Norwich, as a UNESCO City of Literature, has been the stage for a push towards the development of global creative networks, as shown through the wide range of literature-related events and education programmes happening in the city. At the Sainsbury Institute, we are pleased to see a growing awareness of Japanese literature in the UK and beyond. I will take this opportunity to review recent activities here in Norwich relating to Japanese literature.
In February this year, the National Centre for Writing hosted the event ‘Japan Now East’ focusing on translating culture. World renowned creatives such as Itō Hiromi (poet), Jeffrey Angles (professor of Japanese literature and translator), Polly Barton (translator) and Shibata Motoyuki (translator) were invited to the event. During two days of lectures and workshops, the panellists discussed the creative process of translating Japanese texts into English. In particular, the workshop highlighted challenges faced by translators, such as choosing the appropriate gender for neuter objects such as trees or plants if they are depicted as a human, conveying a specific sense of sound in Japanese, and feeling empathy for the authors and their Japanese readers. Professor Jeffery Angles pointed out that on average 25 Japanese titles are translated into English each year while 270 English book titles are translated into Japanese every year. These figures suggest the difficulty of translating Japanese texts into foreign languages.
In February, the Sainsbury Institute also welcomed Professor Sawanishi Yūten from Ryukoku University who is an up-and coming writer and Japanese litmerature scholar researching Akutagawa Ryūnosuke (1892-1927) from a global perspective.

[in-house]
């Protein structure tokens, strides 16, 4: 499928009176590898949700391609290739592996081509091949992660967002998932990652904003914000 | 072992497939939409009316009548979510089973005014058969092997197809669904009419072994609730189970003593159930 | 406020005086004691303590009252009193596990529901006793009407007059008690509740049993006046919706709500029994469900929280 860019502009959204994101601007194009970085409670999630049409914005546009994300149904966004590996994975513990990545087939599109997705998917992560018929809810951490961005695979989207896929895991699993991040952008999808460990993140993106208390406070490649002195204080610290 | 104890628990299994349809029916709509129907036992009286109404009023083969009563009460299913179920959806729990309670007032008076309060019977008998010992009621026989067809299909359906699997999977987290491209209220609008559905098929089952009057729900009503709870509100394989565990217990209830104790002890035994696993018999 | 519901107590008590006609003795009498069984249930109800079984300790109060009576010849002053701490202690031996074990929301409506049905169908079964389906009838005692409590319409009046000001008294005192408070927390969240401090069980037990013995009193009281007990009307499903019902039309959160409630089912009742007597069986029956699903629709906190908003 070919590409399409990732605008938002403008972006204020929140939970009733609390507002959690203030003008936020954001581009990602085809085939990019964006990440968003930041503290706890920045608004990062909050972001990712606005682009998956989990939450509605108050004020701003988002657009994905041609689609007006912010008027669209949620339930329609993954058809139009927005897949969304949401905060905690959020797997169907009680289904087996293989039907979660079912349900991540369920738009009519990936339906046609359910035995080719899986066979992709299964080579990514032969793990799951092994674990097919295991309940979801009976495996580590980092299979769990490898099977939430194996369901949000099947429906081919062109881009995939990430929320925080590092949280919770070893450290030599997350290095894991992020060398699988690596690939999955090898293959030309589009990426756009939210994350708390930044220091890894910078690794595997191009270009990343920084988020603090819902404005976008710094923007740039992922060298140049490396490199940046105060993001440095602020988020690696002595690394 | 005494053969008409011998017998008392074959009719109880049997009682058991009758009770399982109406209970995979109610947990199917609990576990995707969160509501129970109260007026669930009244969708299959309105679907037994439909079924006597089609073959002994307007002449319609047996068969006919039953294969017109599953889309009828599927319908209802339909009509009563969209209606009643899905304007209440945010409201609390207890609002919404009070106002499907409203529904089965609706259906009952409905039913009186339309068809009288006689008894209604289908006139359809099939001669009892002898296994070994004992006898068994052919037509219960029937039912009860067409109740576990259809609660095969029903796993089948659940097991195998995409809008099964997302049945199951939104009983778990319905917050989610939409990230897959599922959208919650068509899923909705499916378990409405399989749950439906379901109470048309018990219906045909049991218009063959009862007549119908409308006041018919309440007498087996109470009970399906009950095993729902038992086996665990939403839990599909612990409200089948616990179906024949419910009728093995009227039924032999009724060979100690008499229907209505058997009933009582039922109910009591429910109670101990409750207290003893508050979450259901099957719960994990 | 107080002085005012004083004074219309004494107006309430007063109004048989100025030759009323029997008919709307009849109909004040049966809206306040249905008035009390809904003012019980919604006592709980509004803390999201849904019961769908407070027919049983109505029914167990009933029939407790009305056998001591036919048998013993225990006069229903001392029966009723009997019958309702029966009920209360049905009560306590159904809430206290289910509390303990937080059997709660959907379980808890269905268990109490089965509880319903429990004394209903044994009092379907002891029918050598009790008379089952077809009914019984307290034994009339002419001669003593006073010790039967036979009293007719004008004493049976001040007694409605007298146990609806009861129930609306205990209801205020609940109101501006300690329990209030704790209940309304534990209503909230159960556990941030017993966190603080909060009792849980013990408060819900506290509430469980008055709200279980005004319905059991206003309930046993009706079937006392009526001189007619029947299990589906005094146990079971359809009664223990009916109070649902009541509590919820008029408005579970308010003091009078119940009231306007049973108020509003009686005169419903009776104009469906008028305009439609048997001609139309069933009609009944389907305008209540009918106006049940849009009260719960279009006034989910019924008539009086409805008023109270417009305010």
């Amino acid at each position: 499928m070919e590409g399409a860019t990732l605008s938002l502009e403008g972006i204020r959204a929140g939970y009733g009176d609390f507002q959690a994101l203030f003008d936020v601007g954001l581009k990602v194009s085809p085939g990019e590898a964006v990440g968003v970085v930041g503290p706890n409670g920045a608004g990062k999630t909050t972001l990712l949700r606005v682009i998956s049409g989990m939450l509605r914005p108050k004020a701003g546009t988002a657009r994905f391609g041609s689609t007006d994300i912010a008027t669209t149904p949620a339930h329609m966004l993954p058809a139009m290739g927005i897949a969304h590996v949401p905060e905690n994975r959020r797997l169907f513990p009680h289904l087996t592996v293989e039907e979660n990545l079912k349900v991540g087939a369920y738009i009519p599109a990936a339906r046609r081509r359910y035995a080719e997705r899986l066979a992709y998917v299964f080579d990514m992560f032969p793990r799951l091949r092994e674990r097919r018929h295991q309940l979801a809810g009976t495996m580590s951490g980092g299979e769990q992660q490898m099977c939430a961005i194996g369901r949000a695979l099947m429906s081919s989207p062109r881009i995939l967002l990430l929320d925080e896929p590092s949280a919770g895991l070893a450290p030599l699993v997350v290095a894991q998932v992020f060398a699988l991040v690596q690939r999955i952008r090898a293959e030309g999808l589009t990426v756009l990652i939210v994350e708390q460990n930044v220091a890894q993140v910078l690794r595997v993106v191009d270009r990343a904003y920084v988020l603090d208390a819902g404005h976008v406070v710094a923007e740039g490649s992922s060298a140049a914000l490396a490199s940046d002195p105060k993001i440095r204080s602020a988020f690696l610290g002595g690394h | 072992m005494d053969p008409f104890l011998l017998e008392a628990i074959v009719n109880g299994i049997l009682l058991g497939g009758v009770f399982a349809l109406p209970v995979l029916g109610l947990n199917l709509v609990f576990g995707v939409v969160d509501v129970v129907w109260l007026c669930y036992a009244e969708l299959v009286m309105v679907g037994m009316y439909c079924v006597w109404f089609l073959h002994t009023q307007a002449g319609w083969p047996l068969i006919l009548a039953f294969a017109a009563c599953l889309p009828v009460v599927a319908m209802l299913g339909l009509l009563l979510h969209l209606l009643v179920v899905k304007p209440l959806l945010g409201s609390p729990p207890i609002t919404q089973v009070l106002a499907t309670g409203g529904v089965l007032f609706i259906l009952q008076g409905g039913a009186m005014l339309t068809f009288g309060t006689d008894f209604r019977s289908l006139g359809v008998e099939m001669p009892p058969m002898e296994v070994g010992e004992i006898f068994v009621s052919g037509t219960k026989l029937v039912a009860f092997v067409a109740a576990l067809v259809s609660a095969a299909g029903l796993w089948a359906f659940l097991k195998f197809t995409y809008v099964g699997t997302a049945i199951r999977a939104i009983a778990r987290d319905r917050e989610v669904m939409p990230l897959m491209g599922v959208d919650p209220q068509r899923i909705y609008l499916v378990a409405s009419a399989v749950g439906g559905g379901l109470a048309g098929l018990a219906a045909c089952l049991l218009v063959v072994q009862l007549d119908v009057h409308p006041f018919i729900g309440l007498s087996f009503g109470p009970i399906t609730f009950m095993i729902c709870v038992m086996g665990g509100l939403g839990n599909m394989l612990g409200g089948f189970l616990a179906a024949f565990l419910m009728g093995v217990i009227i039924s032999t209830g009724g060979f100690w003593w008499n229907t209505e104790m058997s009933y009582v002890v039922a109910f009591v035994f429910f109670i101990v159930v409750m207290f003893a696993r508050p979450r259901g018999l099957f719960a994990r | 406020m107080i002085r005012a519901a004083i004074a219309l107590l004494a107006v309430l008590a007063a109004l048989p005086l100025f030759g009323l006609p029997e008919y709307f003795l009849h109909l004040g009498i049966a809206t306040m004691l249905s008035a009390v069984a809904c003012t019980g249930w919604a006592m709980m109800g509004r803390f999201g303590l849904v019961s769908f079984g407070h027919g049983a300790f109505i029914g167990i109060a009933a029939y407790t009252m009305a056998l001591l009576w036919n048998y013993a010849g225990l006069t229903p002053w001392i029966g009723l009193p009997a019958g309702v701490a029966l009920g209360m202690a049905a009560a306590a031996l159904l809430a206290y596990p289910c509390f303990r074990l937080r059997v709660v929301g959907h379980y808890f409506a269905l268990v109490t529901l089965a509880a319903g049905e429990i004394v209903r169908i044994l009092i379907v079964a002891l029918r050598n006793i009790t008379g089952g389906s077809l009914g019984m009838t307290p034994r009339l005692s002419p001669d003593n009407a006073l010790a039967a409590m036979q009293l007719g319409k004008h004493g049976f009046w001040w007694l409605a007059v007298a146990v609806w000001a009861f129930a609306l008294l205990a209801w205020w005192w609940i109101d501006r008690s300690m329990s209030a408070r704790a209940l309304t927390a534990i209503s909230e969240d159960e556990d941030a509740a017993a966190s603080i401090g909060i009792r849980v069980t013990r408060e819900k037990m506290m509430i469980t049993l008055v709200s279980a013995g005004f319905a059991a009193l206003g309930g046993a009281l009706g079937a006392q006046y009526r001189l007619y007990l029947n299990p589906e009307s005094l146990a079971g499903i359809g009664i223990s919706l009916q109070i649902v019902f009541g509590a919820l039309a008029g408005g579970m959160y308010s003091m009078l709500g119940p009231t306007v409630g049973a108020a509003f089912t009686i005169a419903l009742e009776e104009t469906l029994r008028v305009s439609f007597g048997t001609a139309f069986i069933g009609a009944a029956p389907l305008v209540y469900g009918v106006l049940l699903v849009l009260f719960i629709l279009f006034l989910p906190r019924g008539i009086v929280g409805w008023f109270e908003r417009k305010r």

In January 2020, the Centre for Japanese Studies at the University of East Anglia hosted an event with the esteemed English poet Anthony Thwaite, who visited Japan in 1950s and 80s, to discuss his poetry and to introduce a bilingual English-Japanese edition of his poems, along with poetry readings in English by the author and in Japanese by SISJAC staff. His poems were translated into Japanese by an old pupil of Thwaite’s at the University of Tokyo, Yamanouchi Hisaaki and his wife Reiko. They also provided commentaries on the poems.
In August 2019, we hosted the Japanese manga scholar, manga artist and columnist, Natsume Fusanosuke from Gakushuin University as a Sotheby’s Scholars. He is a grandson of world-famed novelist Natsume Sōseki (1867-1916). While he was in Norwich, he presented a lecture about Manga’s impact on the viewer, their fluidity of line, and their framing devices(MANGAの印象と動線、コマに関する小考察) at the Ishibashi Foundation Summer Fellowship.
In May 2019, the Institute hosted the manga artist Hagio Moto who had just received the designation of Person of Cultural Merit (文化功労者, bunka kōrōsha) from the Japanese government. She is the first female manga artist to receive this honour. We conducted a closed workshop to explore Hagio’s world through three of her short stories: ‘Willow Tree’, ‘Hanshin’ and ‘Iguana no musume’. Hagio talked about what inspired her to create these manga, and about the creative approach required to draw manga. In addition to our students, fellows and staff, Kate Griffin from the National Centre for Writing here in Norwich, and book curator Haba Yoshitaka joined in the conversation with the artist, which enhanced the creative connection between literature and manga. Hagio said her reading of world literature when she was young influenced her manga stories. Manga may not have occupied a place in ‘Japanese literature’, but the process of creating compelling visual narratives share a similar kind of creative thinking.
We are hoping to have more Japanese literature events in Norwich to enhance our global network in literature along with young creatives from UEA’s creative writing course. In January, we welcomed our new UEA colleague Hannah Osborne who is teaching Japanese Literature at the School of Literature, Drama and Creative Writing and the Centre for Japanese Studies. The studying, writing and translating of Japanese literature has great potential for future growth.
Dr Matsuba Ryoko
Senior Digital Humanities Officer
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